Well, there's the time when Cash and his band set fire to some curtains in a chilly London hotel room to keep their hands warm and roasted hot dogs in the back of a limousine with ice cream sticks.
And, of course, another about the man in black jumped into a coffin in his suite and ordered room service.
ALICE IN HULALAND
“ Alice in Hulaland, come sit here on the front row/ and get close to the sound, as close as you can/ are you there for the melody, there for the lyrics/ or just for the boys in the band?” - Alice In Hulaland - Willie Nelson-Buddy Cannon.
More reflective is their mournful treatment of Where Dreams Come To Die and the not so cryptic heartfelt Unfair Weather Friend penned by Cannon's daughter Marla Cannon-Goodman and Ward Davis.
Shawn Camp and Marv Green borrow from Willie's late Texan duet partner Waylon Jennings in the theme for their laconic and wry Live This Long .
You get the message - the outlaws would have been a little more careful about their vices if they knew they were going to live this long.
Well, Willie and Merle have long out-lived Waylon, who died at 64 on February 13 in 2002.
So have many of the artists who performed at Willie's 42nd July 4 picnic in Austin .
Willie also honours Merle in their versions of Haggard songs Somewhere Between and Swinging Doors.
FAMILY BIBLE - $50 BARGAIN
“There's a family Bible on the table each page is torn and hard to read/ but the family Bible on the table will ever be my key to memories/ at the end of day when work was over and when the evening meal was done/ dad would read to us from the family Bible/ and we'd count our many blessings one by one/ I can see us sittin' round the table when from the family Bible dad would read/ I can hear my mother softly singing rock of ages rock of ages cleft for me.” - Family Bible - Willie Nelson- Walter M. Breeland-Paul F. Buskirk-Claude Gray.
Merle returns the compliment by covering Willie's 1980 gospel album title track Family Bible - written by Willie but sold for $50 to Paul Buskirk when the then struggling singer needed cash to pay for a meal.
Nelson began writing the song in 1957 as a disc jockey on KVAN in Vancouver , Washington , with his show Western Express.
His song inspiration came from his grandmother, Nancy Elizabeth Smothers, who would sing Rock of Ages and read from the Bible after supper.
Nelson played the demo of the song he recorded on a reel-to-reel tape machine for the late Mae Boren Axton - Heartbreak Hotel writer and mother of late singing actor Hoyt - after interviewing her on the show.
Mae, who also later discovered Oklahoma star Blake Shelton and employed Texan singer-songwriter Robert Earl Keen as her gardener, suggested he move to Nashville and try songwriting full-time.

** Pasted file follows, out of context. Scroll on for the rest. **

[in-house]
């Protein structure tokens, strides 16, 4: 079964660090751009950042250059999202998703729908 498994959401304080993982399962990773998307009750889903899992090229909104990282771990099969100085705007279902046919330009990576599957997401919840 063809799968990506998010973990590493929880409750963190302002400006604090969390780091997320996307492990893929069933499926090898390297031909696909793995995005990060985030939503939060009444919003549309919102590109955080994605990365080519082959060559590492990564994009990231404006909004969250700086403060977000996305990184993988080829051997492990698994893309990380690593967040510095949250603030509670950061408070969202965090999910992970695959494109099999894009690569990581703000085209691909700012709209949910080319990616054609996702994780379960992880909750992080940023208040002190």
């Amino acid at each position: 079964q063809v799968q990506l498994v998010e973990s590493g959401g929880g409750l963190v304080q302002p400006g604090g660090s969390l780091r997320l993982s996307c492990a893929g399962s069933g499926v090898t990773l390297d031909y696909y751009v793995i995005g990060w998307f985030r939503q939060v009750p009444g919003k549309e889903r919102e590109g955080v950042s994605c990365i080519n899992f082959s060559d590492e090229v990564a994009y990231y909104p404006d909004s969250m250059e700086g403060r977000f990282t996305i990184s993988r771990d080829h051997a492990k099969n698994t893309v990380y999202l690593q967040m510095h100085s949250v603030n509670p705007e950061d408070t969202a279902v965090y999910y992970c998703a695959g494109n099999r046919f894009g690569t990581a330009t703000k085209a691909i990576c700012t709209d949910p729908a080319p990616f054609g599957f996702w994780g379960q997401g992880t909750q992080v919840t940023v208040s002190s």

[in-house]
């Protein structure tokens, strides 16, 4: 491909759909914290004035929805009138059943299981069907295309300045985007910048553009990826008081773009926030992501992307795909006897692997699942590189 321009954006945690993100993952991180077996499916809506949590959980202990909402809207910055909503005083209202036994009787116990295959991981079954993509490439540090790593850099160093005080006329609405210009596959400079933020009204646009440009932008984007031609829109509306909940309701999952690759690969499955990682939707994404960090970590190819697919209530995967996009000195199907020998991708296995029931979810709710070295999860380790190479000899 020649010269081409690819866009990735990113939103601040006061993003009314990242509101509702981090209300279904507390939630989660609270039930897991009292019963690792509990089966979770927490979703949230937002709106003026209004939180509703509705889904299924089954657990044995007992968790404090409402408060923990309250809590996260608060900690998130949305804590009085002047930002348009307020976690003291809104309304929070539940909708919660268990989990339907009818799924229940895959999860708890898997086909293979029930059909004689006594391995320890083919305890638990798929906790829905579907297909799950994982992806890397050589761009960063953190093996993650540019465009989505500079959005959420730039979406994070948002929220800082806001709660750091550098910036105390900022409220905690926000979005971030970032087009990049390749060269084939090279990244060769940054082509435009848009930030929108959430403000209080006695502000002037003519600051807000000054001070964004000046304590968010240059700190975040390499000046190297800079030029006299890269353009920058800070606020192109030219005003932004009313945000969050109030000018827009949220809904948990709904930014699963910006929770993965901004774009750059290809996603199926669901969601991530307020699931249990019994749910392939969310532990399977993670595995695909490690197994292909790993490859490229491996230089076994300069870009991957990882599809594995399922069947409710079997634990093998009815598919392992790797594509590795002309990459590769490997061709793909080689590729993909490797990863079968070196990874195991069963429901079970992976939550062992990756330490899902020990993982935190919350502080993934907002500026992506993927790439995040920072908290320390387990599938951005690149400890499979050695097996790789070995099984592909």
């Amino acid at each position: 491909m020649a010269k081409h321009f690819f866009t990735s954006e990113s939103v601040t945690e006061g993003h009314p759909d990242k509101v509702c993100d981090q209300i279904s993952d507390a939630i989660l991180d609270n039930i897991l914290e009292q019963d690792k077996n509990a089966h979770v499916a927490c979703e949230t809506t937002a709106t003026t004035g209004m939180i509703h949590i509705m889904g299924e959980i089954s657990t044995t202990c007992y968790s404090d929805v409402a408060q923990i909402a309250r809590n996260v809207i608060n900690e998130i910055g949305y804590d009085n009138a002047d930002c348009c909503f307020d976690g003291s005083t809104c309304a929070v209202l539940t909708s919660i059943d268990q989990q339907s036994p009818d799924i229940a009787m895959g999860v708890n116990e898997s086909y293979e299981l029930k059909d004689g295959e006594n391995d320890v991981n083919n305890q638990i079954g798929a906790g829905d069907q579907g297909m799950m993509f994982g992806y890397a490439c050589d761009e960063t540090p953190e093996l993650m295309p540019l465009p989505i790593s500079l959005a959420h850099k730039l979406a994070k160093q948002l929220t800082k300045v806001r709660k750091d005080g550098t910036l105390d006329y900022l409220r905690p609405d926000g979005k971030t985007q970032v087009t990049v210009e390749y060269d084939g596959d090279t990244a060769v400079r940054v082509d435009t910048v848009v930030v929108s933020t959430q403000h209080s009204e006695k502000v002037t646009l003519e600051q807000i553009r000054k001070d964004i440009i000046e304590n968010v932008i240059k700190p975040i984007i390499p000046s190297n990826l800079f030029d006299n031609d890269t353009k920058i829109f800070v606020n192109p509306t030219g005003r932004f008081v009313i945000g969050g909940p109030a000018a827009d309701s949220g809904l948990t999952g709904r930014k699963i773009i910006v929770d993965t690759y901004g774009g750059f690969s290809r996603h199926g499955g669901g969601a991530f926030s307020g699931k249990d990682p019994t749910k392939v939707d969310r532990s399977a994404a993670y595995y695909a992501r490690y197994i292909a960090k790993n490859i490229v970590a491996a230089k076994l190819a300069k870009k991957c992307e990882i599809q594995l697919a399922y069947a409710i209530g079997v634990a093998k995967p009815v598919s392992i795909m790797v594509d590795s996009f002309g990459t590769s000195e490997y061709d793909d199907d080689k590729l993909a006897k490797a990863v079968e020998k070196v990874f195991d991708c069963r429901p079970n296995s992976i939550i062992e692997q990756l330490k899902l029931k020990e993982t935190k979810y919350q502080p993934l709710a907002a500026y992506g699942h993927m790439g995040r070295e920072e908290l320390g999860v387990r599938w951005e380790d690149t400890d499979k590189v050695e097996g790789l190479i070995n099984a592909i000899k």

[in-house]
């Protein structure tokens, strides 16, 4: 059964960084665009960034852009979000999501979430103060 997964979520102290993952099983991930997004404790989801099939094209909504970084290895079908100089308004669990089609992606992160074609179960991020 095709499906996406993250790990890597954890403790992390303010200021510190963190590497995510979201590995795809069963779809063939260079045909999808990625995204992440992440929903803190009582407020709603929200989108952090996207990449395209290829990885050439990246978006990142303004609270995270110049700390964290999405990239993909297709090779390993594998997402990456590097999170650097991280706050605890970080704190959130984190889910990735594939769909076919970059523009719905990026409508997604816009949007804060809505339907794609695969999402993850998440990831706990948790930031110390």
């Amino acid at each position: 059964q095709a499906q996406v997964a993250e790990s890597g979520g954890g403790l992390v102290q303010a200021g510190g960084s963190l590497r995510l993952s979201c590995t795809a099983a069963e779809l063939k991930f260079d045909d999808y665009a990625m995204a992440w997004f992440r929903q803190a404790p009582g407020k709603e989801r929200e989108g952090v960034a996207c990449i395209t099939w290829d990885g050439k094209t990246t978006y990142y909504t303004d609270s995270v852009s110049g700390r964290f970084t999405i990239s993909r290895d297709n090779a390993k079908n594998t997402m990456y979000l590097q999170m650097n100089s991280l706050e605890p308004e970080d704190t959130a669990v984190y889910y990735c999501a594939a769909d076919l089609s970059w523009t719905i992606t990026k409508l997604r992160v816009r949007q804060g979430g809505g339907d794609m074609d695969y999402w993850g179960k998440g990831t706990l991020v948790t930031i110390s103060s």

Instead Willie headed to Houston , Texas , after being refused a raise.
After having dinner with Buskirk at a Pasadena restaurant Willie didn't have money to pay the bill so he sang Family Bible to him and offered it to him for $50 and the meal bill.
Buskirk bailed Willie out by buying Family Bible and taking it to singer Claude Gray whose 1960 version reached #7 on Billboard.
Nelson finally moved to Nashville where he enjoyed recognition for writing the song and finally recording it for his 1971 album Yesterday's Wine.
This disc, Willie's sixth for Legacy since 2012, features a nod to another pioneer - Bob Dylan's Don't Think Twice, It's Alright - and ends with Haggard' fitting finale The Only Man Wilder Than Me.
Guess who that's about.
Nelson and Haggard previously released the late Texas Townes Van Zandt's historic Pancho & Lefty as a honky-tonk hit in January 1983.
They also recorded 1987's Seashores Of Old Mexico album and 2007 double album Last Of The Breed with late Texan Ray Price.
And Haggard-penned A Horse Called Music - was the lead track on 2012's Heroes - Nelson's first album for Legacy.
So who are the musical mechanics fleshing out Django And Jimmie?
Haggard's son Ben plays lead guitar, Shawn Camp guests on acoustic guitar - sibling to Willie's trusty Trigger - Mickey Raphael harmonica, Mike Johnson steel, slide and dobro and Dan Dugmore on steel.
Other background vocals are provided by Alison Krauss, Wyatt Beard, Liana Manis and producer Cannon's daughter Melonie.
1. Django and Jimmie - written by Jimmy Melton and Jeff Prince
2. It's All Going To Pot - written by Buddy Cannon, Jamey Johnson and Larry Shell
3. Unfair Weather Friend - written by Marla Cannon-Goodman and Ward Davis
4. Missing Ol' Johnny Cash - written by Merle Haggard
5. Live This Long - written by Shawn Camp and Marv Green
6. Alice In Hulaland - written by Willie Nelson and Buddy Cannon
7. Don't Think Twice, It's Alright - written by Bob Dylan
8. Family Bible - written by Willie Nelson, Walter M. Breeland, Paul F. Buskirk and Claude Gray
9. It's Only Money - written by Willie Nelson and Buddy Cannon
10. Swinging Doors - written by Merle Haggard
11. Where Dreams Come To Die - written by Willie Nelson and Buddy Cannon
12. Somewhere Between - written by Merle Haggard
13. Driving The Herd - written by Willie Nelson and Buddy Cannon
14. The Only Man Wilder Than Me - written by Merle Haggard